Each year the South Mountain Partnership recognizes an individual, project, or organization that has made significant contributions to advancing a positive and sustainable future for the South Mountain landscape.
We need your help spreading the word about this honor and nominating the next recipient. This award is community supported through nominations from across the region.
Nominate a great person, place, or project.
Nomination forms must be submitted by Friday, December 3, 2021; award presentation will occur during the 11th annual “Power of the Partnership” celebration January 21, 2022. To nominate, download the form here. Email the completed form to Julia Chain at firstname.lastname@example.org
The South Mountain Landscape is a unique and special place that is worth conserving and celebrating. Join the South Mountain Partnership as it celebrates the landscape and the work of partners to invest in a sustainable, healthy future for the South Mountain region. Also, on tap is the Spirit of South Mountain Award and South Mountain Mini-Grants. Anyone interested in making the South Mountain region a better place to live, work, and play is welcome.
Join us in welcoming Secretary Dunn of the Department of Conservation and Natural Resources, Commissioner DiFilippo of Cumberland County, plus an impressive panel to the 10th annual event! Register here.
Welcome and Opening Remarks (8:30am) Secretary Cindy Dunn, PA Dept of Conservation and Natural Resources and Commissioner DiFilippo, Cumberland County
Profiles of Action Panel- New and old faces will join us to discuss the evolution of the South Mountain Partnership, the need for preserving and promoting this landscape, why the diverse work of our Partners and programs matter, and the value that Landscape Conservation brings to the region.
2021 Plans, Accomplishments in 2020 – Reconnect with the Partnership to understand our 2020 work. Then, in with the new as we share our plans for 2021.
South Mountain Mini-Grant Award – Hear about the exciting projects that partners are undertaking in 2021 as recipients of South Mountain Mini-Grants.
Spirit of South Mountain Award – This meaningful award recognizes individuals, projects or organizations that have gone above-and-beyond to advancing a positive future for the South Mountain landscape.
The South Mountain Partnership (SMP) is excited to announce a new collaboration with The Foundation for Enhancing Communities (TFEC). SMP is launching the Friends of South Mountain Partnership – a Project of The Foundation for Enhancing Communities, fiscal sponsor, that allows for membership and tax deductible donations to further the cause of the partnership.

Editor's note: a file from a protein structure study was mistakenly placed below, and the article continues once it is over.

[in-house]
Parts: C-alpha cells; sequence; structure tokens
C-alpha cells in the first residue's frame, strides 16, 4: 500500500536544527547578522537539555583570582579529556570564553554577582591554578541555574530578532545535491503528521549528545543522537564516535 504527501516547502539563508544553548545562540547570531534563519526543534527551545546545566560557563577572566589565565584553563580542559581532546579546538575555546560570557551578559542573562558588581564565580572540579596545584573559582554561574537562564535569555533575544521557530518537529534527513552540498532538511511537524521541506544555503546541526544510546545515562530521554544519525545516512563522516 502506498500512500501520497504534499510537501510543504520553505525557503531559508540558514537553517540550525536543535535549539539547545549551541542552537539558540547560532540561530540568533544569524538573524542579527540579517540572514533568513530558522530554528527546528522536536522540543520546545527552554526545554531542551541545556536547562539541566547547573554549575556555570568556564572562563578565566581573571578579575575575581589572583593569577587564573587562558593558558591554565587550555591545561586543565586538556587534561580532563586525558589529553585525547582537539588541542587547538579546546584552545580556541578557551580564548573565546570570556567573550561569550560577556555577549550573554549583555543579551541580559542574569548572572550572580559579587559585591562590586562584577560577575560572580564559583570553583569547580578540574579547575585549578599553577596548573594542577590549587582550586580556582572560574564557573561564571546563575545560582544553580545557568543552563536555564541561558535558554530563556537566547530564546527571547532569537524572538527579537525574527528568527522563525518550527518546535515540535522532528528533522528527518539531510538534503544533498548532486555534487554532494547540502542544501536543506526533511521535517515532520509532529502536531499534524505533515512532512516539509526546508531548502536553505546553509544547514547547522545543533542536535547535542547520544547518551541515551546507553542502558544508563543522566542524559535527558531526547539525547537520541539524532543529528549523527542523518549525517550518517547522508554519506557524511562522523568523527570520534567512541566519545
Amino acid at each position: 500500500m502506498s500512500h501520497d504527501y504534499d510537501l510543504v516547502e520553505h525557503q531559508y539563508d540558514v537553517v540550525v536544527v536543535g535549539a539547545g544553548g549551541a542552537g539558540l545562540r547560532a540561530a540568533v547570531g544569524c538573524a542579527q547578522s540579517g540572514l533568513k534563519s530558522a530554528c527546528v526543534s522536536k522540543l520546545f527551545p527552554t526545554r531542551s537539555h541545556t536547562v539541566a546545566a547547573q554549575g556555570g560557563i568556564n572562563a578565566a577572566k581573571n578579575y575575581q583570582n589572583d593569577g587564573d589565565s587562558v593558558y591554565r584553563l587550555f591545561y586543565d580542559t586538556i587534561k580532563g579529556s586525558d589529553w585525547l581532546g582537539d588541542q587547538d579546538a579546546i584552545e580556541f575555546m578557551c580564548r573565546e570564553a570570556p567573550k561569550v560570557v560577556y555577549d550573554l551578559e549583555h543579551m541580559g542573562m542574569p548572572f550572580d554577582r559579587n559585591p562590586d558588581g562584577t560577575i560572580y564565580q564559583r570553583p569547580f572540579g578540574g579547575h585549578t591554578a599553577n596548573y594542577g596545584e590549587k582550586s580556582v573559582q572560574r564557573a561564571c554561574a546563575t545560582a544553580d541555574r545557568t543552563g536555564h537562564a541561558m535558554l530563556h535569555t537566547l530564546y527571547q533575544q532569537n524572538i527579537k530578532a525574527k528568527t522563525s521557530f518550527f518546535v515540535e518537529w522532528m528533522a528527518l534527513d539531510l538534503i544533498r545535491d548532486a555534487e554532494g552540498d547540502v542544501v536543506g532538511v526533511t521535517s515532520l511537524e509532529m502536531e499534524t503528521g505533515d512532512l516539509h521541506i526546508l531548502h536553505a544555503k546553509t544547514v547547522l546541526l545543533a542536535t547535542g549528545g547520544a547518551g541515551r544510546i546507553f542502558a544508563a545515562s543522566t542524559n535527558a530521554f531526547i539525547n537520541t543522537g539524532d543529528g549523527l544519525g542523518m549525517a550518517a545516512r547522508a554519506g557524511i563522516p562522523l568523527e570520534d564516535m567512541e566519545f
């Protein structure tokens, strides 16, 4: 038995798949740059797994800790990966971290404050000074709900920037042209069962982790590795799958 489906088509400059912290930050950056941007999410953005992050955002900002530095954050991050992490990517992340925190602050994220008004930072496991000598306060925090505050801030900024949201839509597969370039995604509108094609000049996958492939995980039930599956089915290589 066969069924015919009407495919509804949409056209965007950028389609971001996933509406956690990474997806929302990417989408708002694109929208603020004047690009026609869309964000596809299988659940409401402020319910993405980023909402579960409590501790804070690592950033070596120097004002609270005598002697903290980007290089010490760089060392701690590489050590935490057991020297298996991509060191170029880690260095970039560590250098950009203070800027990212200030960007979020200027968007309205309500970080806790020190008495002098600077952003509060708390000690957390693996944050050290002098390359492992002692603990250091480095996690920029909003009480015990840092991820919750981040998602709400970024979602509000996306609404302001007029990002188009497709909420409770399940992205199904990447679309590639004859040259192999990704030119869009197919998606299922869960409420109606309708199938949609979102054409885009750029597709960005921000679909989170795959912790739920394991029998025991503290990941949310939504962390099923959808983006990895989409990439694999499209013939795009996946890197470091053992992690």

The SMP is a regional, landscape-scale conservation project in south-central Pennsylvania launched in 2006 to envision and secure a sustainable future for the South Mountain landscape. TFEC was established in 1920 as The Greater Harrisburg Foundation as an organization “to support community members seeking to create long-lasting, meaningful impact.” TFEC handles donated assets and creates permanent funds, investment, and grantmaking for the benefit of local nonprofits in the region, and inspires giving by partnering with donors to achieve their charitable goals, and strengthens our local communities by investing in them now, and for future generations.
Janet Pollard, Executive Director of the Franklin County Visitors Bureau and a member of the SMP Leadership Committee said that “The Foundation For Enhancing Communities opens a new door for the South Mountain Partnership by bringing more exposure to its work and vastly increasing the Partnership’s relationship-building capacity through the Friends Group, while growing recognition throughout southcentral PA.”
“I am thrilled to launch the Friends of the South Mountain Partnership for many reasons, one of which is financial,” said SMP Director, Katie Hess. “To ensure the partnership is a resilient and powerful force for good in our region, our Friends group will start by offering memberships and securing tax deductible donations from interested individuals and businesses, and will soon launch a corporate sponsorship program. Our first and only consistent source of funding since 2006 has come from competitive grants submitted for the Commonwealth’s Environmental Stewardship Fund through Pennsylvania’s Department of Conservation and Natural Resources. However, that special fund is consistently threatened for redistribution into Pennsylvania’s general fund during annual budget negotiations. Residents in our region deserve more investment, not less, and we will continue to help attract sustainable investment to the region.”